20 May 2016

National IPR Policy announced

The Ministry of Commerce and Industry of the Government of India released the much awaited National IPR Policy (“the Policy”) on May 13, 2016, with a vision to transform India as a knowledge economy. Under the tag line “Creative India; Innovative India,” the Policy hopes to catalyse the innovation ecosystem towards India’s economic growth and socio-cultural development.

The Department of Industrial Policy and Promotion (DIPP) will be the nodal agency for Intellectual Property Rights in India. DIPP will also take over administration of the Copyright Act as well as the Semiconductor Integrated Circuits Layout-Design Act and the associated registries. The erstwhile institution of the Controller General of Patents, Designs, and Trademarks will be re-designated as the Controller General of IPRs.

The Policy, through its seven stated objectives, aims to create public awareness on the benefits of IPRs; develop capacity for teaching, training, research, and skill-building in IPRs; stimulate domestic generation of IPRs; promote a balanced, strong and effective legal framework for protection and promotion of IPRs; modernize the administration of IPRs; encourage entrepreneurship by the commercialization of IPRs; and provide strong and effective mechanisms for enforcement of IPRs and adjudication of IPR disputes.

Highlights of some key initiatives of the Policy are summarized below:


Awareness, Education, Creation, and Commercialization

  • Promote IPR education to judiciary, enforcement agencies, industries and academic institutions to develop a robust innovation economy.
  • Promote research and innovation in areas of national importance, such as, energy and food security, healthcare, agriculture, biotechnology, nanotechnology, new materials, and information and communication technology (ICT).
  • Open the Traditional Knowledge Digital Library (TKDL) to public and private entities to further research endeavours.
  • Encourage domestic and foreign R&D units to create, protect and utilize IPRs in India.
  • Encourage generation of IPRs by linking research funding and career progression with creation of IP.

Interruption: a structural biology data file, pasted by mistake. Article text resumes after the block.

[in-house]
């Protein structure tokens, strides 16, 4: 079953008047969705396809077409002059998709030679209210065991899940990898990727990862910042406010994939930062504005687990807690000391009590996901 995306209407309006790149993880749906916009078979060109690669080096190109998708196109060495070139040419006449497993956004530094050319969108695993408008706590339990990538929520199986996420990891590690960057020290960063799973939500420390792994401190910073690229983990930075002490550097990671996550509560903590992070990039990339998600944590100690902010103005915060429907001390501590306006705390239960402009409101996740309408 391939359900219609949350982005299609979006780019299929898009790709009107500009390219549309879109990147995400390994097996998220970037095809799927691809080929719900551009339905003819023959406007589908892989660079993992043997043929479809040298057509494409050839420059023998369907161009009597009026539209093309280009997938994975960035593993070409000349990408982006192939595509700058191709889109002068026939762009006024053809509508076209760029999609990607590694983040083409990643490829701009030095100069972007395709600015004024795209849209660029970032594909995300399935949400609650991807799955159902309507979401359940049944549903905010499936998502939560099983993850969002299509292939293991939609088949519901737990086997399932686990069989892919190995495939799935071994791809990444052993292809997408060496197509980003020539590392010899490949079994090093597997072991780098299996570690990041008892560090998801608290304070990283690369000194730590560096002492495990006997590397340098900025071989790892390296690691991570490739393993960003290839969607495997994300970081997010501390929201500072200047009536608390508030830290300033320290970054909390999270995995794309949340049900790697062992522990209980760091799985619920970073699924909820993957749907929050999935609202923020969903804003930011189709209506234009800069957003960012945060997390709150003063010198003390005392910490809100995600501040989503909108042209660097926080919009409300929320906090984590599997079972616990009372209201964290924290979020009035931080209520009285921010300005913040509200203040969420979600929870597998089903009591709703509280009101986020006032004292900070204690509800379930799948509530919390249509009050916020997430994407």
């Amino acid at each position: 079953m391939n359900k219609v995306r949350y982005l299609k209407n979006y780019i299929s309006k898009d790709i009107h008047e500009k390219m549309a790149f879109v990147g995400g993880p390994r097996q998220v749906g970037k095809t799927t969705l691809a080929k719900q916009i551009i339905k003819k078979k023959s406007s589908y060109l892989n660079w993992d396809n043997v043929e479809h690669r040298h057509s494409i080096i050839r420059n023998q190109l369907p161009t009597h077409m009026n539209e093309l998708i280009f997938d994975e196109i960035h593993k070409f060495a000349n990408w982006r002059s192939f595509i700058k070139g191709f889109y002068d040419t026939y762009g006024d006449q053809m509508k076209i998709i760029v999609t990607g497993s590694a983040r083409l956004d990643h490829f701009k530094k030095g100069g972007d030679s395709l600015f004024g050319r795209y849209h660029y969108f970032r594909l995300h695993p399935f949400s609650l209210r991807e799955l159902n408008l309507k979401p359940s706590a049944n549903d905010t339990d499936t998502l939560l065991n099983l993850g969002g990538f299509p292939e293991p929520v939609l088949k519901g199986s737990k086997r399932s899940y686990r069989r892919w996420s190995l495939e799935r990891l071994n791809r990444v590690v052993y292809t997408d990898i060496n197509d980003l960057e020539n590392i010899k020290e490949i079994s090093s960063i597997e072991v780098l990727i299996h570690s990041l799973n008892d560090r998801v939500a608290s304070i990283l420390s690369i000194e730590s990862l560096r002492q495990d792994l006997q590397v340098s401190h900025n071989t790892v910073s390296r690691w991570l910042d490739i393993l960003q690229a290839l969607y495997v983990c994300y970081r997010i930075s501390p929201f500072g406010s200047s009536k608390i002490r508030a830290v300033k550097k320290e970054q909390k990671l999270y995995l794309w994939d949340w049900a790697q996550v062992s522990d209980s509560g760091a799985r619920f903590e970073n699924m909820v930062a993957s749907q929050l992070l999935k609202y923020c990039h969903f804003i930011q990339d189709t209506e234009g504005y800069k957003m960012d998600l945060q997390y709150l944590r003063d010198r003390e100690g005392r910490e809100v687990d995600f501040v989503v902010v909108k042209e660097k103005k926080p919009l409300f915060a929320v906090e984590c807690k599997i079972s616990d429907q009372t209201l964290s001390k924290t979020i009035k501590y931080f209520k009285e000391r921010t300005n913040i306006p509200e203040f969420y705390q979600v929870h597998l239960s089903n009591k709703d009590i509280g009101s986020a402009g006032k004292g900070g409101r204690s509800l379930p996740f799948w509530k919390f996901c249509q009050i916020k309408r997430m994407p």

• Provide tax benefits, financial support, and loan guarantees to encourage R&D and commercialization of IP.
  • Provide Corporate Social Responsibility (CSR) credits for funding public R&D units.


Legal and Administrative Framework

  • Create a policy for the protection of trade secrets.
  • Accede to international treaties and agreements that are to India’s benefits.
  • Examine the feasibility to join Centralized Access for Search and Examination (CASE) and WIPO Digital Access Services (DAS) to improve processing efficiency.
  • Ensure availability of Standards Essential Patents (SEP) on fair, reasonable, and non-discriminatory (FRAND) terms.
  • Streamline regulatory processes for speedy approval for manufacturing and marketing of drugs without compromising on safety and efficacy.
  • Provide expedited examination of patent applications to promote manufacturing in India.
  • Fix and adhere to timelines for grant of registrations and disposal of oppositions for patents and trademarks.
  • Review existing IP laws and where necessary, revise to improve and remove anomalies and inconsistencies.
  • Embrace international best practices and technology to improve services, reduce backlogs, and harmonize practices amongst various Intellectual Property India Offices (IPOs).
  • Establish effective coordination between the IPOs, the National Biodiversity Authority (NBA), the Protection of Plant Variety and Framer’s Rights Authority, and other government agencies to streamline approvals; share training and expertise; and adopt best practices.
  • Augment human resources by providing attractive career opportunity to attract and retain best talent to improve efficiency and productivity.    



  • Create socio-cultural shift to value and respect IPRs.
  • Sensitize and encourage IP creators to protect and enforce their rights.
  • Embrace technology-based enforcement measures.
  • Educate and strengthen training initiatives for law officers, IP administrators and the judiciary to increase awareness of IPRs.
  • Initiate stringent actions to curb manufacture and sale of misbranded, adulterated and spurious drugs.
  • Adjudicate IP disputes through special Commercial Courts.
  • Encourage alternate dispute resolution (ADR) for IP disputes.

The National IPR Policy is a timely and welcome initiative from the Government of India. Several flagship programs of the government, such as Make in India, Digital India, and Start-up India, depend on a strong and robust innovation ecosystem to take root and thrive. However, as with everything, the true test will be in how the DIPP and the other government departments and agencies implement the Policy.


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